Our scientific infrastructure — the tools and methods for conducting scientific research — is rusting, so we are calling for an artificial intelligence-driven, Manhattan Project-sized effort to revive it. Just as our roads and bridges are overdue for investment, so is the infrastructure for scientific research; that is, the body of scientific thought and the tools for searching through it. That’s because the sheer quantity of research papers being published daily makes it impossible to keep up with the state of the art in any scientific discipline, which is necessary for scientific progress.
Online scientific search services, such as those provided by the multinational tech companies, try to solve some of the problem, but that’s like having an automobile manufacturer owning the roads — a conflict waiting to happen.
Such an infrastructure would be best offered up as a public or nonprofit service, so that commercial and profit considerations do not skew the offering, or worse, close it down altogether. If online search services ended, what recourse would any scientist have? Government is the most logical, but not only, possible provider of investment in open-source scholarly search.
Just as the Manhattan Project brought together the best minds in physics in a time of great danger, we need a similar large, visionary effort with regard to helping scientists have the AI-powered tools to work together and build on each others’ research to solve the most pressing issues in health, climate and energy. The vision is this: In concert with nonprofits, government can provide scientists from all disciplines the access and tools — including artificial intelligence tools — to find those studies that can propel their work the furthest and the fastest.
Why is search so important to the scientific process? Well, what if a paper from eight years ago happened to note a side effect of a drug that may have therapeutic value for another disease? What if a finding from a different discipline might help propel the research of a scientist in another? Scientific search, powered by AI, offers scientists the gift of clearing away the clutter so they can pay attention to what is important.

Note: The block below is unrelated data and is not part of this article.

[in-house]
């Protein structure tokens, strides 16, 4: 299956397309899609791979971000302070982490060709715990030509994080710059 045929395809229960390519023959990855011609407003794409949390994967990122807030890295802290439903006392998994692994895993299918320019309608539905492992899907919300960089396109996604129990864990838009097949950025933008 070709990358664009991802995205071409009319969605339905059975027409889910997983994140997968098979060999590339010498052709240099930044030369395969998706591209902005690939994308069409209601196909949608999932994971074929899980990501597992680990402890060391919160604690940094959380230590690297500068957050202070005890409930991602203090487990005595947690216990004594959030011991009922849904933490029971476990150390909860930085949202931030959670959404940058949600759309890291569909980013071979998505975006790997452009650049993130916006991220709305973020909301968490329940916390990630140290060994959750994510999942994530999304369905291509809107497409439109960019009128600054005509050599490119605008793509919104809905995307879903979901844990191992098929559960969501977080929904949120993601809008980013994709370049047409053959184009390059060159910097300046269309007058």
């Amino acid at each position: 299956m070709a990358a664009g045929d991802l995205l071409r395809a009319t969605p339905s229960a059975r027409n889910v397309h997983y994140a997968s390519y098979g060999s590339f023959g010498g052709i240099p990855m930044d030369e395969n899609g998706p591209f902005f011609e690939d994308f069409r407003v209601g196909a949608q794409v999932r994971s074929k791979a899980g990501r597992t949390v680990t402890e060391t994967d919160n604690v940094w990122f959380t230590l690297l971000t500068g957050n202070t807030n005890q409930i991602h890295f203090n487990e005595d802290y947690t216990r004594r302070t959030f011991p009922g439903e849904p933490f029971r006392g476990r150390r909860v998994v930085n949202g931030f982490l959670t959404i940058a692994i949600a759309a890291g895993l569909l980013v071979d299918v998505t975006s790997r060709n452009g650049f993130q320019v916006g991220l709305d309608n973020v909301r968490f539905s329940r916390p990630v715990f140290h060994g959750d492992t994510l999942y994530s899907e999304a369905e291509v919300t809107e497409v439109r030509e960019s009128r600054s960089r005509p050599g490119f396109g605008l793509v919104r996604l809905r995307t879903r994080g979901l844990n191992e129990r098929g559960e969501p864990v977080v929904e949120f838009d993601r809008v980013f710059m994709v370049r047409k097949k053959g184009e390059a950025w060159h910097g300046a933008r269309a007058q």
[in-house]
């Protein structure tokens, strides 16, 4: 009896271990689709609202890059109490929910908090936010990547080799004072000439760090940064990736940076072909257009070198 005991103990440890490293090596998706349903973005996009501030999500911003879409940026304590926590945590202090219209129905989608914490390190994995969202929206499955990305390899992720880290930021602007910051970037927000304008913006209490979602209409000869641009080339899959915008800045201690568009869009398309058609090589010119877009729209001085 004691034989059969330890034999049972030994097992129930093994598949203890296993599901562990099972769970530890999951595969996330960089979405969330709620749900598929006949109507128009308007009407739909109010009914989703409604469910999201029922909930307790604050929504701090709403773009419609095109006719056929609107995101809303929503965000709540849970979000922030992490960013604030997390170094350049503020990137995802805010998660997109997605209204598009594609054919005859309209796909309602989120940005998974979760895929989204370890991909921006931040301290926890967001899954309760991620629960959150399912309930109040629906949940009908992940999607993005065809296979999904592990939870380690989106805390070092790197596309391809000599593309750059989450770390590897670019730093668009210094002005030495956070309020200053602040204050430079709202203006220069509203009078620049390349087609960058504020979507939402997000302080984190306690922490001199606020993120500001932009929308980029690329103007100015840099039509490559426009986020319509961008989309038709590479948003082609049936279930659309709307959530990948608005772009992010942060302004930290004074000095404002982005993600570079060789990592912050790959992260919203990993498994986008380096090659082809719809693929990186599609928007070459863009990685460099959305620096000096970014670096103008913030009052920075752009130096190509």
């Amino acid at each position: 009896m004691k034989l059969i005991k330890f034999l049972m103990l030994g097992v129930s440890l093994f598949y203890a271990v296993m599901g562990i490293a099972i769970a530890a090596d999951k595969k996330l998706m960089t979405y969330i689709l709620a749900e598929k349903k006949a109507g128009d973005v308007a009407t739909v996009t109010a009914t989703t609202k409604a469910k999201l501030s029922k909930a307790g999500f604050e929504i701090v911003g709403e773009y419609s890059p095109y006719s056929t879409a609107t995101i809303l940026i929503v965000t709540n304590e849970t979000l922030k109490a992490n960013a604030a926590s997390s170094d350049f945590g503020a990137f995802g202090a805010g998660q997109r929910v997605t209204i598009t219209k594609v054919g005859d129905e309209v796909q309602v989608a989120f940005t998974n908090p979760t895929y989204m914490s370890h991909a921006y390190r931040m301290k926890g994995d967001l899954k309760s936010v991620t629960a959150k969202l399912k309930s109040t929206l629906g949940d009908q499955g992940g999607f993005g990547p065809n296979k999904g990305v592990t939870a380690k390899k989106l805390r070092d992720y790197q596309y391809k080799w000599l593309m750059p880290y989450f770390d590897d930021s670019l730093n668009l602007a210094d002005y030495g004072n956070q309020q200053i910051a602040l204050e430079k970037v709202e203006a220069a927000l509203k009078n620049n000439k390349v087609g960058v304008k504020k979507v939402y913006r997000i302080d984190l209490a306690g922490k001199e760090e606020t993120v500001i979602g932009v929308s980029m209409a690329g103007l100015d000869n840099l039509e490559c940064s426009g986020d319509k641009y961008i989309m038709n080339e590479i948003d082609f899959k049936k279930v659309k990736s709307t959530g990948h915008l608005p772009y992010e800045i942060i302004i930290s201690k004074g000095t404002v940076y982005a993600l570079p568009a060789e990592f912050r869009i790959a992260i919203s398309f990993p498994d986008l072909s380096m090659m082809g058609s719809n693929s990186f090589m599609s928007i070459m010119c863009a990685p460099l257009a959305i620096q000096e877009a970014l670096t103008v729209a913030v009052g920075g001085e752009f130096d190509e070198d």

The foundation of this “Manhattan Project for scientific research” exists today. The nonprofit Allen Institute for Artificial Intelligence has a free scholarly search service, called Semantic Scholar, for scientists in computer science and biomedical fields. It employs methods from data mining, natural-language processing and computer vision to create powerful search and discovery experiences.
But Semantic Scholar, funded by a single nonprofit, is in its infancy. It addresses only those research papers in computer science and biomedical fields, meaning scientists in only a few disciplines can reap the rewards of easy and smart access to others’ work.
What’s needed instead is an investment in scientific search that is as strategic as the Manhattan Project was for our nuclear capability. This investment, separate from any existing effort, would offer many downstream benefits. It would keep the scientific search capability in the public’s hands, for the common good, and for all scientists to draw from. It would be foundational in pushing the state of the art of science to solve the thorniest problems facing our nation. It would ensure doctors are up to date on the latest treatments, and physicists up to date on the latest in material science. Over all, it would help maintain our scientific leadership on the world’s stage.
Infrastructure investment in science is an investment in jobs, in health, in economic growth and environmental solutions. In today’s resource-constrained environment, taxpayer dollars have to be invested where they will do the most good. And it is our belief is a public/private partnership to solve the data tsunami problem is one of the most important investments. The future of humanity depends upon it.
Oren Etzioni is CEO of the Allen Institute for Artificial Intelligence in Seattle. a world-renowned researcher in the field of AI and computer science, he is a professor at the University of Washington.